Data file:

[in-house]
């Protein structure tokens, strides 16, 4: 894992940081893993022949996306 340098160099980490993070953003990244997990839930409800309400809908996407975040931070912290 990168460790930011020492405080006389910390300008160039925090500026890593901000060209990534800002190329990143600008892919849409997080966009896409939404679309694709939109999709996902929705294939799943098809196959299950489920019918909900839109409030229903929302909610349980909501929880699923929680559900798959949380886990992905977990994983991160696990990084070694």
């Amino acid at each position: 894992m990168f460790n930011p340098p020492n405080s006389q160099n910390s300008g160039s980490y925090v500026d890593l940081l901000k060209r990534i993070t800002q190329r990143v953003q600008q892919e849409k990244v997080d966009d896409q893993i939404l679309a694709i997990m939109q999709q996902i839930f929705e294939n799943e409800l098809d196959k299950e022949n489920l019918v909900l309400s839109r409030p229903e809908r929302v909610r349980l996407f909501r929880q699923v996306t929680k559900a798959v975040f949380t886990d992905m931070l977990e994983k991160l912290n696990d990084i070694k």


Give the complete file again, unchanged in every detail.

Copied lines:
[in-house]
């Protein structure tokens, strides 16, 4: 894992940081893993022949996306 340098160099980490993070953003990244997990839930409800309400809908996407975040931070912290 990168460790930011020492405080006389910390300008160039925090500026890593901000060209990534800002190329990143600008892919849409997080966009896409939404679309694709939109999709996902929705294939799943098809196959299950489920019918909900839109409030229903929302909610349980909501929880699923929680559900798959949380886990992905977990994983991160696990990084070694």
């Amino acid at each position: 894992m990168f460790n930011p340098p020492n405080s006389q160099n910390s300008g160039s980490y925090v500026d890593l940081l901000k060209r990534i993070t800002q190329r990143v953003q600008q892919e849409k990244v997080d966009d896409q893993i939404l679309a694709i997990m939109q999709q996902i839930f929705e294939n799943e409800l098809d196959k299950e022949n489920l019918v909900l309400s839109r409030p229903e809908r929302v909610r349980l996407f909501r929880q699923v996306t929680k559900a798959v975040f949380t886990d992905m931070l977990e994983k991160l912290n696990d990084i070694k």